Monday, August 21, 2017
Mobile Suit Gundam Thunderbolt: Volume Four Review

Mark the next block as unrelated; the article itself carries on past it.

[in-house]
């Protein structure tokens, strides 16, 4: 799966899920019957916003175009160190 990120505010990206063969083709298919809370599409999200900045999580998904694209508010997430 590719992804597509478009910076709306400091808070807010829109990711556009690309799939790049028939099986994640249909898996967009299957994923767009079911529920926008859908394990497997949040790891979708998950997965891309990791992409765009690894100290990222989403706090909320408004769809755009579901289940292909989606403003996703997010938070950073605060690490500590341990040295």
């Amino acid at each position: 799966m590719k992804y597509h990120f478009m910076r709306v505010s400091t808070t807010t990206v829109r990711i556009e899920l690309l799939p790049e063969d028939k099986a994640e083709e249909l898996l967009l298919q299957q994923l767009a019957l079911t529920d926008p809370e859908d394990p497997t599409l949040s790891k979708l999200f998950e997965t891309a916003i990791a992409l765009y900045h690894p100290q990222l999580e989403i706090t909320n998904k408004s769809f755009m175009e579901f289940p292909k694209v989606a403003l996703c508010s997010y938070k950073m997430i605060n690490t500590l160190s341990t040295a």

With The One Year War over and an Armistice signed between The Earth Federation and The Principality of Zeon Io Fleming and Daryl Lorenz try to navigate a post-war world. With Io having to play the part of Hero to the remnants of The Moore Brotherhood and eventually being put into a position of authority in a battle against a Religious cult that has found out how to construct the Psycho Zaku due to rescuing a research scientist that had a hand in creating it. While Daryl has teamed up with a Zeon Loyalist Militia seeking to continue the fight despite the armistice signed between The Principality of Zeon and The Earth Federation all the while waiting for Karla Mitchum to come out of her coma. Mobile Suit Gundam Thunderbolt is probably one of the more grim entries in the Gundam franchise chronicling a world of militarized religious fanatics, Nationalists, and Cynical real politic. Io for his part only wants to get back into the thick of battle and willing to do anything to get there but still there is a haunted quality to Fleming partially due to Yasuo Ohtagaki's character design giving him a world weary look. While he is also written with a certain amount of hard won knowledge and knowing how to manipulate not only others but the media to get what he wants. While Daryl is still very much a boy at heart but still aged prematurely one of the best moments in the volume being when after Daryl's Mecha having been repaired is now given an emblem for his Gundam and a patch displaying his' Squadron's crest. Interestingly this comradery and simple thoughtfulness are juxtaposed with. Io and his frosty relationship with the powers that be. From his sister who now holds all political power in the Moore Brotherhood to his Fiancé's brother. While neither is particularly valorized or condemned for actions or loyalties it is odd that the remnants of Zeon end up feeling like the more likable of the two even though they are little more than terrorists. While the fight scenes are a tight almost claustrophobic mix of space battles in the first few chapters with panel layout that makes the chaos almost palpable. with small panels framed to give a sense of depth while the latter half on earth captures not only the space of earth but also the character's state of loneliness and alienation. The use of music a constant plot device throughout the series showing externally the interior state of the characters while also having a kind of dark irony given that most of this volume it is Daryl's love for Pop music with its lyrics of love and loss. Before his sortie for the mission to meet up with an intelligence agent in Baoa Qu. While not as unremittingly bleak as the first three volumes of the series this volume feels more like a quiet before the storm that helps establish the post-war world and never feels easy. While the introduction of the religious cult makes for something that often is not seen in Gundam series that is the place of Religion in warfare while the shaven-headed acolytes of this warrior monk cult feel eerily similar to the infamous Ultra-Nationalist group The League of Blood. Time will tell what will happen with this group but it is an interesting new development in a series that while deadly serious makes for a gripping mature story of war and politics.